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Sunday, January 16, 2005

CBS Fears Report May Be Forged

This week CBS replaced it's PDF file of the Thornburgh-Boccardi report with another PDF that was locked so readers could not copy and paste parts out of it. The reason they gave was:

To allow copying of text to applications such as Word would allow anyone to create a modified or falsified report, which we cannot allow.

We sought further clarification, so we contacted Ralph Simiansee of CBS's legal department.

"Ever since the Thornburgh-Boccardi report came out, we were worried about forgery of the report," he told us, "Anyone could copy and paste and change the wording."

"But couldn't you just point to the original report?" we asked.

"Well that's the problem," he responded, "if you read the report, even though two of the most respected typography experts in the country proved beyond a shadow of a doubt that it would be impossible for the reports to be typed since no equipment existed that could do it, the panel still couldn't conclude that they were forgeries. If that is true, how can we prove someone else's forgery is a forgery? Just by pointing to our website where the original report was? How would you know which one is the original? One thing is for sure, you can't prove anything."

The report has also been having repercussions in other areas of the law.

"I had three cases get dismissed last week," said Secret Service Special Agent Brad Johnson, "the defense pointed to the CBS report and said it is impossible to prove forgery. No matter how much evidence you have that a dollar bill is counterfeit, it is always possible that it is not. For instance, aliens from Zogma might have come back with dollar bills from the future and unwittingly spent them.

"It is really aggravating. Look at these two dollar bills. The one on the left is the real one, the one on the right is obviously counterfeit. Look at it, it looks fake even to a non-expert like you. But the problem is ever since the CBS report, I can't prove it's counterfeit in a court of law. Since apparently the standard for counterfeit evidence has changed, and not instead of reasonable doubt, no matter how many experts agree with you, as long as there is some minute possibility, no matter how unreasonable, then you can't say it's counterfeit."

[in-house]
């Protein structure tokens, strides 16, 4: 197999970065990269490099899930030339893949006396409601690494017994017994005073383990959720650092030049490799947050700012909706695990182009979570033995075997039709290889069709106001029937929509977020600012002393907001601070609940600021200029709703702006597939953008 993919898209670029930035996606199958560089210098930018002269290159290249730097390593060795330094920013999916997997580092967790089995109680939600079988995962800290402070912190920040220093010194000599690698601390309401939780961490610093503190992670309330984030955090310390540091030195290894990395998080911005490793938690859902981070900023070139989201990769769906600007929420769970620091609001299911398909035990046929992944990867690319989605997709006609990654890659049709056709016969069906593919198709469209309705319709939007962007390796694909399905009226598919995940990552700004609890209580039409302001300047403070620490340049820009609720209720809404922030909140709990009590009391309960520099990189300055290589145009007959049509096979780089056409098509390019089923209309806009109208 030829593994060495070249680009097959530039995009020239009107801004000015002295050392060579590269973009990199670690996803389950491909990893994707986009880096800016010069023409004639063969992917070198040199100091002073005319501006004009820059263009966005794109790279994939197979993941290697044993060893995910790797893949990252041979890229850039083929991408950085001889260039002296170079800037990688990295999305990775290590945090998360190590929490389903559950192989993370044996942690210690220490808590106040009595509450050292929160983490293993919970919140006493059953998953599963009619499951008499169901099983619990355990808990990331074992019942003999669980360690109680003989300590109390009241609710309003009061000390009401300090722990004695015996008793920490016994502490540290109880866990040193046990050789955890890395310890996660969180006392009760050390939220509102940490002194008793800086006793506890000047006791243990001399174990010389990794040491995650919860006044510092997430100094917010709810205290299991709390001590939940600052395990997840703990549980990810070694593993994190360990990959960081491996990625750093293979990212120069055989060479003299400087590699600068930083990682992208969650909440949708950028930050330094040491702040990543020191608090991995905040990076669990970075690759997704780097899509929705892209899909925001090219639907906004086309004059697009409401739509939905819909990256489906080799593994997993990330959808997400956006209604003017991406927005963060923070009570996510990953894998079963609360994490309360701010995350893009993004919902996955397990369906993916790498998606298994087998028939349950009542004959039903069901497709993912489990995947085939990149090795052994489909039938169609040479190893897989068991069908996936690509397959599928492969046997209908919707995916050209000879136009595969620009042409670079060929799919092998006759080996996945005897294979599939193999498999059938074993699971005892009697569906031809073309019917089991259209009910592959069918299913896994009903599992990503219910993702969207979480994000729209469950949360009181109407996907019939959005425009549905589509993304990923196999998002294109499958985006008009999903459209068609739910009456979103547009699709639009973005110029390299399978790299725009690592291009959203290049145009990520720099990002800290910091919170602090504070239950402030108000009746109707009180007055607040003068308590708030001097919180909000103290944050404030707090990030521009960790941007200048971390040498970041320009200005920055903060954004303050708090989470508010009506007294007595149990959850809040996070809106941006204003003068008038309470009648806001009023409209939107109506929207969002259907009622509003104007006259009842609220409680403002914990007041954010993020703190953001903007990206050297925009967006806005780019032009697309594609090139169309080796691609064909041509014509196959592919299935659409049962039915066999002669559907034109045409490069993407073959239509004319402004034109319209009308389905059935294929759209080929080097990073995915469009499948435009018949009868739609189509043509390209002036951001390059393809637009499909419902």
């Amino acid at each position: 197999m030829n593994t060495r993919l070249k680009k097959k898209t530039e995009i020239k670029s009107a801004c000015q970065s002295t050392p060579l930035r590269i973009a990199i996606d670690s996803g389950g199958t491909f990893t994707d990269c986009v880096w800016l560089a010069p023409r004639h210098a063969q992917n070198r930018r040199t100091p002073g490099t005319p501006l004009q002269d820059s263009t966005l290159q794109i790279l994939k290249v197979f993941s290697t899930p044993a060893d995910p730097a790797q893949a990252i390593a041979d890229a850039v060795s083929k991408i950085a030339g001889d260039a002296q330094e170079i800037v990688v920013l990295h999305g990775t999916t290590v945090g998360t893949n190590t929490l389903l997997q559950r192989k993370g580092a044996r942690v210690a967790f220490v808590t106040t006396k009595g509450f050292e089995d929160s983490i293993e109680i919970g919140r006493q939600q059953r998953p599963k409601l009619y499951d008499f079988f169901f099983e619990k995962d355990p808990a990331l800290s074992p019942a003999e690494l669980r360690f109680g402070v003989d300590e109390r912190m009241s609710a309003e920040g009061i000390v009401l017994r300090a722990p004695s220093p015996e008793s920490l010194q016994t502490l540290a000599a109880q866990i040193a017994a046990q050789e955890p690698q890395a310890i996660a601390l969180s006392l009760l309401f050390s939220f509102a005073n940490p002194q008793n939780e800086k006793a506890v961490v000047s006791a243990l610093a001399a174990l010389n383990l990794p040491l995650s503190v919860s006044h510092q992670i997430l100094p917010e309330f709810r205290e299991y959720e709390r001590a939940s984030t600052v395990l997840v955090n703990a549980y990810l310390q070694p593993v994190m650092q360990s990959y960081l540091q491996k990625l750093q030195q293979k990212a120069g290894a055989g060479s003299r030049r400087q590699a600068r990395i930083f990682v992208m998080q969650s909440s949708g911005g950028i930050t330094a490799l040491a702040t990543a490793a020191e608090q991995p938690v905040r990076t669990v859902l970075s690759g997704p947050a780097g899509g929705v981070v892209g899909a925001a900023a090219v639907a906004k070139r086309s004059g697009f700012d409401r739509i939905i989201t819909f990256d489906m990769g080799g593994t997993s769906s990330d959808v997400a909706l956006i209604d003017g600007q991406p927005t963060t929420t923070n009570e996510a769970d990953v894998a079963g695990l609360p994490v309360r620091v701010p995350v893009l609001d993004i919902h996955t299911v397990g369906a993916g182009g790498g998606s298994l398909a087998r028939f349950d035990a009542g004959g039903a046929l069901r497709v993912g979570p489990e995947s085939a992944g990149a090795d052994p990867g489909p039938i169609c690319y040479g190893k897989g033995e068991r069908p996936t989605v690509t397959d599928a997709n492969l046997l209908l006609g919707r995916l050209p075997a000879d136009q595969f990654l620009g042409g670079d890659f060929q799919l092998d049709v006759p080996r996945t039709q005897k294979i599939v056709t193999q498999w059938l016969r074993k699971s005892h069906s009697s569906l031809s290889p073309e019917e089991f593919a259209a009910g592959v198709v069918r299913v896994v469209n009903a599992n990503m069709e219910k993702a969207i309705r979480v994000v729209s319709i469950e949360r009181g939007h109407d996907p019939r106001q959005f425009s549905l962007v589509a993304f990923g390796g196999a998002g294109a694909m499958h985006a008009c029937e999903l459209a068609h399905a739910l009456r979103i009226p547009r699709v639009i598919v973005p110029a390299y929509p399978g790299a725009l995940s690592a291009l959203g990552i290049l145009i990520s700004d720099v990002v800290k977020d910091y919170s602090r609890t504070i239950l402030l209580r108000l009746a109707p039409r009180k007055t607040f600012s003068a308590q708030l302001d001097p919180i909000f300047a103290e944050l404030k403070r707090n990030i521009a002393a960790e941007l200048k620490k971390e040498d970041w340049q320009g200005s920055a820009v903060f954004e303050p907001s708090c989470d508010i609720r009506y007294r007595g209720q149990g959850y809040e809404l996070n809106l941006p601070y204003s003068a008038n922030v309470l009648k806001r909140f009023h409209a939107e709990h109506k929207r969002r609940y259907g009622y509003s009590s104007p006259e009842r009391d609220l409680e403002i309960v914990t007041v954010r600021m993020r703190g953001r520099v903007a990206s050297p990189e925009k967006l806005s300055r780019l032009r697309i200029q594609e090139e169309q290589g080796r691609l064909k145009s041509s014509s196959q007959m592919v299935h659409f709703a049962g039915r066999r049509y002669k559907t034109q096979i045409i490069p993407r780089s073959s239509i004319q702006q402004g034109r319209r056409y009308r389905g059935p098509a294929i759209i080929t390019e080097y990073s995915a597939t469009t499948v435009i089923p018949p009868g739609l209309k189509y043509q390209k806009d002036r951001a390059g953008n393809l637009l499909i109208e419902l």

"I had to go out of business," said Amarnath Tamil, owner of an import/export business. "One of my buyers paid me $20,000 in counterfeit bills. When I tried to collect damages, he countersued me, saying I had to take the counterfeit money. In court, his defense lawyer, Johnny Cochrane, used the new Thornburg-Boccardi standard, which says it's impossible to determine forgeries. The court sided with them, and I had to take the money. Obviously my bank wouldn't accept it, the Secret Service can't touch it anymore, and I am out $20,000. I am ruined.

"Those damn aliens, coming back in time and making it impossible to prove anything!"

"We are really disappointed in this blatant disregard of human rights," said Pacifists for Understanding Criminals representative Julie Love. "To even believe that such a thing as forgery exists is blatantly racist. The idea that money or documents must be 'investigated' or 'vetted' is an insult to the person paying. We should trust people more, and always believe everything everyone says, except what neocons say, because they are vicious and hateful and liars. But to ask for this 'evidence' of anyone else is to call them a liar.

"That's why we are lobbying Congress to eliminate the Secret Service and any FBI and police lab workers that are supposed 'experts' in 'forgery.' There's no such thing as forgery, there's only hate and bias against the Left and minorities."